Bisram letter vile and divisive 

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Dear Editor,

As I read Vishnu Bisram Letter of August 7, 2020 in Guyana Times captioned: “Effects of Burnham ban on Pitri Paksh” my memory was jolted back to 1979. In 1979, I was among the first batch of PNC students (not government students) who enrolled at the Peoples` Friendship University, Moscow. By then, the PPP students had been attending for decades. Our presence occasioned the rivalry, tension and dirty tricks politics by some, in the quest for political ascendency, as was the norm at home. What my jolted memory recalls is the similarity propaganda of some PPP students, who related to the students from Africa, Asia and Latin America that the PNC was a fascist Government and that we were in the habit of ‘chopping off the hands of sugar workers at the Blairmont Sugar Estate’ because they were opposed to the PNC fascist Government.  I view the Bisram letter in the same vile propagandist and divisive tones, and insensitive to the ongoing trauma and ethnic confrontation accentuated by the recent heinous murder of the Henry boys, in West Berbice, albeit during the period of Pitri Paksh.

What did Bisram have to say in his letter?

  1. He claims that Indo-Guyanese observe Pitri
  2.  Paksh. I might be wrong in saying that Pitri Paaksh is a Hindu observation. What implicitly Bisram is doing is pitting the PNC against all Indo-Guyanese. Fostering clear ethnic division on a false premise. Not all Indo-Guyanese are Hindus.
  3. Secondly, he describes the Indo-Guyanese
  4.  as indentured slaves. A clear oxymoron. Indentureship and slavery were both exploitative systems. However, indentureship was the ‘exploitation of man by man’ and slavery the ‘appropriation of man by man’. The Africans were treated as chattel with no Human
  5.  Rights.
  6. He claims that Indo-Guyanese under the
  7.  Burnham and Hoyte regimes were unable to practice their culture and that even the Europeans treated them better. This is the largest portion of hog wash that I have come across in a long time. Firstly, Bisram himself called the Indo-Guyanese indentured slaves,
  8.  albeit falsely so, then implies that that status was better than that under a regime where Indo-Guyanese were granted religious holidays; no longer had to change their names and pretend to be Christians to be enrolled in Anglo-Saxon schools; enjoyed marriage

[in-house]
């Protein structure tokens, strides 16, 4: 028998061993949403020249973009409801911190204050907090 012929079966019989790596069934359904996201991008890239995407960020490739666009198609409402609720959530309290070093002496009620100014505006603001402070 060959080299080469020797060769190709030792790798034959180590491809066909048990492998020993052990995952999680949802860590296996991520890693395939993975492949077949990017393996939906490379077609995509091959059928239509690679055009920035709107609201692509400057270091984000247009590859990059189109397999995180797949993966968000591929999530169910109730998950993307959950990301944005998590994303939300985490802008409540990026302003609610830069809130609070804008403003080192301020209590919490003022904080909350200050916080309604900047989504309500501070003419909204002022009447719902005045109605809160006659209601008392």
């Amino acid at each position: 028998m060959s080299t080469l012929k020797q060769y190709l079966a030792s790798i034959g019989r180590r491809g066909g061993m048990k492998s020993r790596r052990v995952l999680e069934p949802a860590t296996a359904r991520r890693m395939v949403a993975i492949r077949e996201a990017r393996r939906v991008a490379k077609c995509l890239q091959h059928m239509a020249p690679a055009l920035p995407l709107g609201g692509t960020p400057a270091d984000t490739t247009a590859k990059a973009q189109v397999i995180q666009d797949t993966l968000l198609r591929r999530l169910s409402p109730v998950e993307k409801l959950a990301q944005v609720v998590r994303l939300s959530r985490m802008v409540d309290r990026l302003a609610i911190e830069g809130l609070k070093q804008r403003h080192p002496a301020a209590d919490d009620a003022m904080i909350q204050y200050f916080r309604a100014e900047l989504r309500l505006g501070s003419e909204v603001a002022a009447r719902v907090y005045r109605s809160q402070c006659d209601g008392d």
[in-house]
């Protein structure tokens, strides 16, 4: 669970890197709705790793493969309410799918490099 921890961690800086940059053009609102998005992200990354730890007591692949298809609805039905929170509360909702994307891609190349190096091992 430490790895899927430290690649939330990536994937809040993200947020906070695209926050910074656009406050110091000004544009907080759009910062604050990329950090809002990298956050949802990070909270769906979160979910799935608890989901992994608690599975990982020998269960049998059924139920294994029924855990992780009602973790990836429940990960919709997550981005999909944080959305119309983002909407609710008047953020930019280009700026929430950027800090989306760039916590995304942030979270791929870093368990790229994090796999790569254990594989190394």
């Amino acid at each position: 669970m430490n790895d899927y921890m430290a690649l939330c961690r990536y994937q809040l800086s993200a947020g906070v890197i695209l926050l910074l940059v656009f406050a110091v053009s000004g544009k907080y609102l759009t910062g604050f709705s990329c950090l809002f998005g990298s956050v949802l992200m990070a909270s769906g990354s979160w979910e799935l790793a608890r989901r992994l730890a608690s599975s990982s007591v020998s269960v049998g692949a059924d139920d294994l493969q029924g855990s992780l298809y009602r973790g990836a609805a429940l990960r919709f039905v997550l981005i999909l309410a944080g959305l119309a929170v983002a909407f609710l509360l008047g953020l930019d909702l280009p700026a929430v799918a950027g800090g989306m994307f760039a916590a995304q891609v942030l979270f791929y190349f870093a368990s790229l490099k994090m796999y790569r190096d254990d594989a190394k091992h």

9.  rites in keeping with their religious practices etc.  None of which they enjoyed under the colonizers.
  10. Fourthly, he reduced a national problem
  11.  to an imposition on Indo-Guyanese. He clearly ignores the fact that the unavailability of certain goods affected all Guyanese and could not have been a policy aimed to prevent the Indo-Guyanese from practicing their culture. For example, all Guyanese consume
  12.  flour on a daily basis, and use split peas as a staple. The Anglican and Catholic churches use incense as routine and as much as any other group, not to mention that some of the inputs referred to by Bisram are not sacrosanct and substitutes were available.
  13.  In the case of criminalizing the smuggling of the restricted imports, it could hardly be argued that one ethnic group was targeted. All were involved. All were consumed and I would not ventured to speculate as to which group was the main beneficiary of the
  14.  illicit trade.
  15. Finally, what Bisram failed to appreciate
  16.  was Guyana push for self-sufficiency as was the case in most of the countries emerging from colonization and that the very persons whose interest he claims to be defending were also able to enhance their economic, social and cultural well-being, as a consequence
  17.  of the self-sufficiency policy.

Bisram diatribe is reminiscent of the recent Infinity Foundation Programme, out of India, where it was argued that Afro-Guyanese made no contribution to the development of Guyana, not even their dominance in manning of the Education system from which all Guyanese have benefitted.


Bisram`s revisionism can only contribute to deepening the wounds that have been inflicted on the Guyanese society starting with the arrival of the Europeans and perpetuated by them until the attainment of Independence. Now is the time when reconciliation is needed more than ever. The perpetuation of the current state will not benefit the Guyanese society. We need to wake up and take the blinders off, if only for selfish reasons

According to two of our Sages: Martin Carter- “All are involved, all are consumed”; Eusi Kwayanna- “No Guilty Race”.


Yours truly
Vincent Alexander
Chairperson, Forbes Burnham Foundation

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